- Multiplication (each question has two 8-digit numbers to multiply)
- Addition (each question has ten 10-digit numbers to sum)
- Square roots (each question has a 6-digit number whose square root must be found to 5 decimal places)
- Multiplication – Basic Method — for Small Numbers
When calculating a multiplication where one of the numbers is small, such as 68435 × 18, it may be fastest to simply add together multiples of the smaller number:
- 5 × 18 = 90 ⇒ …………0
- 9 + 3 × 18 = 63 ⇒ ……….30
- 6 + 4 × 18 = 78 ⇒ ……..830
- 7 + 8 × 18 = 151 ⇒ ……1830
- 15 + 6 × 18 = 123 ⇒ 1231830
In fact when I coach beginners in Mental Math, one of the first things I work on is expanding the knowledge of times tables to other useful numbers — such as 18 — to make this easier to perform.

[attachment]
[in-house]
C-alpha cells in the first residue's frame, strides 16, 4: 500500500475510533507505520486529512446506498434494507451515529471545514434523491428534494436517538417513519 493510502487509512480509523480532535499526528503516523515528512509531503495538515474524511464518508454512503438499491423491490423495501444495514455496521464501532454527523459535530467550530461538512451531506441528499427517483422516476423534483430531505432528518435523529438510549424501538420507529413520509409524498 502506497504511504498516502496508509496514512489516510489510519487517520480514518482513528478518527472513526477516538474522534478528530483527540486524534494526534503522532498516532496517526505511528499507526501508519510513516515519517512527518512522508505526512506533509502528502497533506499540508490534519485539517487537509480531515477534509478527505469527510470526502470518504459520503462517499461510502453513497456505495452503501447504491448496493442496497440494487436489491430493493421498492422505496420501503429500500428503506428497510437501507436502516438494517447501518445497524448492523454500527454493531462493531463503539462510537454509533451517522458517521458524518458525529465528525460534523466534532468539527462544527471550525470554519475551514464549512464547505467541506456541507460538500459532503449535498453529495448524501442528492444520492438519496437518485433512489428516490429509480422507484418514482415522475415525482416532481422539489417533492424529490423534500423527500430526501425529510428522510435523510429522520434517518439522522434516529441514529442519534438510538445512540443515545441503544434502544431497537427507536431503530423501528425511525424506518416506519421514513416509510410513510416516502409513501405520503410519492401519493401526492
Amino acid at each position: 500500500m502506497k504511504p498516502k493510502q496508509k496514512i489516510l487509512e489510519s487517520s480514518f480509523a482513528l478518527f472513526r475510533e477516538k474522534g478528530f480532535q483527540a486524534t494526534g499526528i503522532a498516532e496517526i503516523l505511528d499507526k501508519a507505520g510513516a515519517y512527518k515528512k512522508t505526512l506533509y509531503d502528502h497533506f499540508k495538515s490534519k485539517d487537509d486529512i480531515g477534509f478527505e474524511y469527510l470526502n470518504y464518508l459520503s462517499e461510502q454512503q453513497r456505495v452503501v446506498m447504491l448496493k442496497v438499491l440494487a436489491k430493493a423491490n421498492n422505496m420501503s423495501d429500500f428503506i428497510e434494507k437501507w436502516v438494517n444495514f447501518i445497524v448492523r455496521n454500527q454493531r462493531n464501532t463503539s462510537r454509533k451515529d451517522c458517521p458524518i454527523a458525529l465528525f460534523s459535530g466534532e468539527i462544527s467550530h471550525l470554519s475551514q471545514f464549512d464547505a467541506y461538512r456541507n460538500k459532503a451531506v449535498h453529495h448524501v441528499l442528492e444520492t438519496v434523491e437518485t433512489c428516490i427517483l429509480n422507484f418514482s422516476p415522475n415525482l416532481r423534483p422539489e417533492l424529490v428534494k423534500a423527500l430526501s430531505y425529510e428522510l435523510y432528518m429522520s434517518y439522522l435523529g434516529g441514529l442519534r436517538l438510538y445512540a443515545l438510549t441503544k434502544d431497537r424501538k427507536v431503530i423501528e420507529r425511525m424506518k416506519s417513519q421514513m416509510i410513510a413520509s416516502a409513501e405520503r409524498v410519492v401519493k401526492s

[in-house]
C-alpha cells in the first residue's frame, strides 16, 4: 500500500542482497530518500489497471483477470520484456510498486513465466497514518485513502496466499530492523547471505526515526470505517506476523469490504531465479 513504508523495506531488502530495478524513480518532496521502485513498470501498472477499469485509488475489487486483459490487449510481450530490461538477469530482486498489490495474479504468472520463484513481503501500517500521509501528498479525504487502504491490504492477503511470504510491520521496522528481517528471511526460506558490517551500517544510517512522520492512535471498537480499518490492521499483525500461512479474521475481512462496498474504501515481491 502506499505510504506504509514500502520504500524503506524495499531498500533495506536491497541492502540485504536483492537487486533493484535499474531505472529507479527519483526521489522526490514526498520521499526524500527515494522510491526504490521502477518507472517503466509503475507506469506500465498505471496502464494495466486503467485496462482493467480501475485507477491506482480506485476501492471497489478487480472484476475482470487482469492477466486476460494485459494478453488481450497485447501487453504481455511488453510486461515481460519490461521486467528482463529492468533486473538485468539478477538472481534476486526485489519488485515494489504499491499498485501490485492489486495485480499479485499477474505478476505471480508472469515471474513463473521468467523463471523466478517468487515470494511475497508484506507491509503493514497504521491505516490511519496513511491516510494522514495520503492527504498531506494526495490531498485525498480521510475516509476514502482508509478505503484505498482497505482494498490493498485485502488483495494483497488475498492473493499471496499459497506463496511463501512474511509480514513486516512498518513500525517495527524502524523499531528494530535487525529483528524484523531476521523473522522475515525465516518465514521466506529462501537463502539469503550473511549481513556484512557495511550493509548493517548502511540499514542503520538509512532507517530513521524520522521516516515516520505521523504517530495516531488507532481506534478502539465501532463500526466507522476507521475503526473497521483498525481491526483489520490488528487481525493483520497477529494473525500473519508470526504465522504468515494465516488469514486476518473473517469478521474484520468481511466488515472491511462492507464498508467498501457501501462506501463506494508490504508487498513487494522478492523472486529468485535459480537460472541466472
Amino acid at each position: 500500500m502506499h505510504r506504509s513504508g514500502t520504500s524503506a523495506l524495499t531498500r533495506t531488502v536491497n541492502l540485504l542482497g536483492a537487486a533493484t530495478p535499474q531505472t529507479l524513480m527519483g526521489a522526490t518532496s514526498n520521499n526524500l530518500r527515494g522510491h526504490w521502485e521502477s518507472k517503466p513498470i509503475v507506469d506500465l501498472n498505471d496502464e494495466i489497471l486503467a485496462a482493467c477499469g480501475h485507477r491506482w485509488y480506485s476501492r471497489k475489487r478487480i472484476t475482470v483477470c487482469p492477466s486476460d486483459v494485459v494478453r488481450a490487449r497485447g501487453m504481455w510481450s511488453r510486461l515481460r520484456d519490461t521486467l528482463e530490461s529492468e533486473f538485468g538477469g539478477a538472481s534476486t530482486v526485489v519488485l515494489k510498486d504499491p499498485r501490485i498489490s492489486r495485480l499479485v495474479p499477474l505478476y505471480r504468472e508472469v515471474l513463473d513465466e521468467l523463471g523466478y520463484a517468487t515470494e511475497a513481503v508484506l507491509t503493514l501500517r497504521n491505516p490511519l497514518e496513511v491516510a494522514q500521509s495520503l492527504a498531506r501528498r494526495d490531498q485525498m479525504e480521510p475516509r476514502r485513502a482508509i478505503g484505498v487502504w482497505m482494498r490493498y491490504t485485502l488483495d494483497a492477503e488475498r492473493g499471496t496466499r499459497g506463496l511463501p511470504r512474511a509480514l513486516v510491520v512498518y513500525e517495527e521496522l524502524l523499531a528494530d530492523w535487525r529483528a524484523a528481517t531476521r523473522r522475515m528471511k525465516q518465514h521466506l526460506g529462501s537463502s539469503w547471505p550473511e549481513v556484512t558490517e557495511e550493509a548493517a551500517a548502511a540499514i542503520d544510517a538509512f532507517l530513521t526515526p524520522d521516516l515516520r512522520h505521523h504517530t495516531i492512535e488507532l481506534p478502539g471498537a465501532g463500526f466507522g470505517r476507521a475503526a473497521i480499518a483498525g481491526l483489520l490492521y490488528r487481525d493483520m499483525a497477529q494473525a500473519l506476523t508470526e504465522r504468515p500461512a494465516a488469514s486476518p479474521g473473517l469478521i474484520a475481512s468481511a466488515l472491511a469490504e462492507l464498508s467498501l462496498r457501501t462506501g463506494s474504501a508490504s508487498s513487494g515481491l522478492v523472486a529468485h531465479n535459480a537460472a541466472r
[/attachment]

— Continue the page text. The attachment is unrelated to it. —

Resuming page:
But when using this basic method for larger multiplications, such as 29136 × 5847, we don’t have enough working memory to calculate each multiple of e.g. 5847 without forgetting the numbers we’ve already calculated! So we need another method — one that’s more efficient in terms of memory.
Below I’ll show you the cross-multiplication method that most advanced mental calculators use for multiplications.
Some nice things about this method are:
- You only need to know your times tables up to 9 × 9
- However large the multiplications, you never have to remember many numbers at once
- It’s very straightforward once you know the simple pattern
To see how this works, we’ll take our example of 29136 × 5847:
1st digit — units place: